Hotel workers report high job demands; low reward, work productivity
ANN ARBOR—When Marie-Anne Sanon Rosemberg wanted to truly learn about low-wage work while researching her dissertation, she volunteered as a motel housekeeper.
Two weeks was enough—the work was back-breaking, and she admits she probably couldn’t do it forever. Unlike the employee populations she studies, Rosemberg, now an assistant professor at the University of Michigan School of Nursing, had a choice.
Rosemberg is one of the few researchers in the country who studies housekeepers, a job traditionally held by women, many of them immigrants. Her recent study explored worker productivity among housekeepers and examined the relationship between job rewards and demands and work productivity.
She’s an immigrant herself, and spent much time around low-wage workers, which fueled her interest in studying that population.
“I did it for one week, and not only did I do it wrong, it still killed me,” Rosemberg said. “You have to fold the mattress covers a particular way, you have to put the pillowcases on a particular way. They were using a shell look for the small folded hand towels. And then there was all the vacuuming and scrubbing. I was terrible at it. The poor woman I worked with had to redo everything. I was tired. I realized I don’t know if I could do this job for a long time.”
Rosemberg and colleague Yang Li found that housekeepers experienced low reward in relation to the demands of their jobs (known as an effort-reward imbalance), but the results on productivity were mixed. They were unable to establish a cause-effect relationship between productivity and reward imbalance.
Housekeepers reported high absenteeism and low individual productivity. But the study found that those who reported high effort but low reward were more likely to report high work performance and work productivity. This puzzling result could be due to the small sample size, or the self-reported nature of the questionnaire, Rosemberg said. Either way, she said the study indicates that further research with a larger sample size is needed.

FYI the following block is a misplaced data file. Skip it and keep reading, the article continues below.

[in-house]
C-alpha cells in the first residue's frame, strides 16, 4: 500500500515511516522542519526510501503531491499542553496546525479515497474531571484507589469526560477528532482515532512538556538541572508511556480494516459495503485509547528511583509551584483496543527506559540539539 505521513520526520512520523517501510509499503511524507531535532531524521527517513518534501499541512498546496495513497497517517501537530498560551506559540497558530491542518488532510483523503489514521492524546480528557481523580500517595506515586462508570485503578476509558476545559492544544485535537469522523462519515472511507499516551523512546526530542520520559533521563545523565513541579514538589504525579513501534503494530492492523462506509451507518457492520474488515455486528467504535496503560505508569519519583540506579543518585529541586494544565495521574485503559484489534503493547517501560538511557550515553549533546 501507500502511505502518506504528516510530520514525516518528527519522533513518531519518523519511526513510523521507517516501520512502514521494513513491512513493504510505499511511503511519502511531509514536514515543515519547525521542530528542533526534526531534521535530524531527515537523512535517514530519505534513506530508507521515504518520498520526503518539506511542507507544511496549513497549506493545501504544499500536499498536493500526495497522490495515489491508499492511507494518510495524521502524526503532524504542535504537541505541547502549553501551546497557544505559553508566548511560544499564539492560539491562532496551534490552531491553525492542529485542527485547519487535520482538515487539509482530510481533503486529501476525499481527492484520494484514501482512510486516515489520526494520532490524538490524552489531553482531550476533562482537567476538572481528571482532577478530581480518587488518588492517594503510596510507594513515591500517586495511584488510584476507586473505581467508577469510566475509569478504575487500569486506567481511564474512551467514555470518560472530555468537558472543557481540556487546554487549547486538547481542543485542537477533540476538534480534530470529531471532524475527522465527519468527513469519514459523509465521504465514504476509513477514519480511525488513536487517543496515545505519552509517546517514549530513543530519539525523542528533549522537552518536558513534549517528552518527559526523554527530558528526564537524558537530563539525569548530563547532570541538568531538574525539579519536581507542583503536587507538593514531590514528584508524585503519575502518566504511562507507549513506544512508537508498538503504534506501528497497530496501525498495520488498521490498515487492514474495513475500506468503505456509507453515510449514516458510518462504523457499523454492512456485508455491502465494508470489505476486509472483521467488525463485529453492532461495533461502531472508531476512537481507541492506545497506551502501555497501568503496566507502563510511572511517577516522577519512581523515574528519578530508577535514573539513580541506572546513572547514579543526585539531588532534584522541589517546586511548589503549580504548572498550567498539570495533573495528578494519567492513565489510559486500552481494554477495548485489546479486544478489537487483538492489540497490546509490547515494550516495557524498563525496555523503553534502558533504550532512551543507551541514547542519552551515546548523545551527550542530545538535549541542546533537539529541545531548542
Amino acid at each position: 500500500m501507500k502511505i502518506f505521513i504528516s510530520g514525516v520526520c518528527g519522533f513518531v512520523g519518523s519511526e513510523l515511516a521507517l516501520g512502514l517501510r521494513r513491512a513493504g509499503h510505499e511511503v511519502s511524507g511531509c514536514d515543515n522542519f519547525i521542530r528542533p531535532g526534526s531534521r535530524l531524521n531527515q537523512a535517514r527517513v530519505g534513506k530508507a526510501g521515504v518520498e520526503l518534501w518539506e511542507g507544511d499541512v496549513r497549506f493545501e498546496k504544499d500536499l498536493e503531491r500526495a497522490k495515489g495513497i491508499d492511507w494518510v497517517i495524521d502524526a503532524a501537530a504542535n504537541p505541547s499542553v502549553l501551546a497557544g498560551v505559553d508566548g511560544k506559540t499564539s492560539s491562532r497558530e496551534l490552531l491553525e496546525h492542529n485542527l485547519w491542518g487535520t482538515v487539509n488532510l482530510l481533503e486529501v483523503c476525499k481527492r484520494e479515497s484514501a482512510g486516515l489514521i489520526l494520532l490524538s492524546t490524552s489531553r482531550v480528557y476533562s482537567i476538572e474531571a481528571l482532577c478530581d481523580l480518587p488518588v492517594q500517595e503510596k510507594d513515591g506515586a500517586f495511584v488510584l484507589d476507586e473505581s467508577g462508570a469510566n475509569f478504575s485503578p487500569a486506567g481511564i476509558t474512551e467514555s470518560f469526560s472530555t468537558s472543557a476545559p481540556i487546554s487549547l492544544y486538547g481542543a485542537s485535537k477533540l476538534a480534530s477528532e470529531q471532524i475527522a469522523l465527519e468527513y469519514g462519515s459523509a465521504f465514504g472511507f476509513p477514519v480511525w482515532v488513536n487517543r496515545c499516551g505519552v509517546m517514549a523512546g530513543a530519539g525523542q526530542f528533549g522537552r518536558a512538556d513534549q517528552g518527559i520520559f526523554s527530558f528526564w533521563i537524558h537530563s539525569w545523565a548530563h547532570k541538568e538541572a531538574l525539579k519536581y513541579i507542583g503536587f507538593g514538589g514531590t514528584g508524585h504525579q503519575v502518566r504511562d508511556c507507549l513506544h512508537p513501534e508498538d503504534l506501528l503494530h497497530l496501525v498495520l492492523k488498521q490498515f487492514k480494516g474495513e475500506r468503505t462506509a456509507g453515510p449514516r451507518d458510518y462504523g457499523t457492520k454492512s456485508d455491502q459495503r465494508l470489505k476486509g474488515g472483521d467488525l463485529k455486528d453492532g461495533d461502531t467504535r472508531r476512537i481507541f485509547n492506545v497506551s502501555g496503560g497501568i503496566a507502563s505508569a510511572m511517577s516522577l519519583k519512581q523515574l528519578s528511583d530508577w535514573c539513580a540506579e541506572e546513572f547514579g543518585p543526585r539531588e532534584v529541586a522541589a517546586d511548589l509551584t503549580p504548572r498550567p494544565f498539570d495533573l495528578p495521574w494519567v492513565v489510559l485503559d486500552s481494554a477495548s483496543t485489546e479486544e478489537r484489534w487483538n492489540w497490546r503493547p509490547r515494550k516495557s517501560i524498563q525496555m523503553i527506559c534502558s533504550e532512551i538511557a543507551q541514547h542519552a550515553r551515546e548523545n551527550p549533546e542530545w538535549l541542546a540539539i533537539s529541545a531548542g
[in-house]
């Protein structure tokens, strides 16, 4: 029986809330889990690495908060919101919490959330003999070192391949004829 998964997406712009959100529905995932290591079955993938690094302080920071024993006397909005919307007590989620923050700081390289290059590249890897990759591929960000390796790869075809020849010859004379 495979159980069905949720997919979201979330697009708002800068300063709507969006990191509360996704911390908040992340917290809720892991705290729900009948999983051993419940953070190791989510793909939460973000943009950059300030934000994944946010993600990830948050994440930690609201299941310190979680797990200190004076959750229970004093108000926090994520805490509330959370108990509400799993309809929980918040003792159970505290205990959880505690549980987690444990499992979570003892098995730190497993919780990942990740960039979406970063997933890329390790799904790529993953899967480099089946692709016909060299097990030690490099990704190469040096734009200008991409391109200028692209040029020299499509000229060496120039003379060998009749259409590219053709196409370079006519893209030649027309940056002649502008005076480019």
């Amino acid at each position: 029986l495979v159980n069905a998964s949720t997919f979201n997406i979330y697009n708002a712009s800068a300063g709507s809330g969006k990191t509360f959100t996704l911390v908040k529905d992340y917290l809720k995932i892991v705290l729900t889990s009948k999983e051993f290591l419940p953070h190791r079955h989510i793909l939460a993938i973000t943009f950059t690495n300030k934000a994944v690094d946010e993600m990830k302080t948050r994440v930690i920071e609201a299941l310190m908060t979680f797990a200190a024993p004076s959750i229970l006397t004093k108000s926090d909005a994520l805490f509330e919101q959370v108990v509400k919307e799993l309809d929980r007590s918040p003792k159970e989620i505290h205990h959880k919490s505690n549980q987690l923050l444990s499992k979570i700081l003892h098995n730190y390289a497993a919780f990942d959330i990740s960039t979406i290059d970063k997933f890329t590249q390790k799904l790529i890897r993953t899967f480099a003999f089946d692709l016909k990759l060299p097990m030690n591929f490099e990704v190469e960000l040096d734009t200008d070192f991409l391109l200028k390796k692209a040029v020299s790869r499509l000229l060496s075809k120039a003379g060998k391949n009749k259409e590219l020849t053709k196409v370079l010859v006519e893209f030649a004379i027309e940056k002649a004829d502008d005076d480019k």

On average, the 23 housekeepers in the study missed 18 hours of work a month for a 40-hour work-week.
“We didn’t expect them to miss so much,” Rosemberg said.
The study didn’t tease out individual reasons for the absences; for instance, sick days or vacation days.
The findings have implications for the health of the worker and of the hospitality industry, Rosemberg said. Hotel workers are the largest worker group in the hospitality industry and are largely responsible for guest satisfaction and loyalty.
“This is important because all of it relates back to the health of the worker,” Rosemberg said. “If a person isn’t producing, there is something happening. They are at work but they may be stressed or distracted, and for the employers, work productivity directly relates to the bottom line.”
About 13 percent of the women in the study were white, 39 percent were born in Mexico or Africa, and 9 percent had some college or an associate’s degree. About 12 percent of the workers earned more than $14 an hour, and 13 percent of the women rated their health as fair or poor. Eighty-seven percent had at least one chronic disease despite an average age of 42.
While the study looks only at housekeepers, low-wage workers in other occupations share many of these characteristics. Rosemberg and U-M colleague Edward Zellers, professor of environmental health sciences and chemistry, are developing an online chemical safety training for manicurists. Researchers will pilot the program with nail salon partners this summer.
The study, “Effort-Reward Imbalance and Work Productivity Among Hotel Housekeeping Employees,” was published ahead of print in Workplace Health & Safety.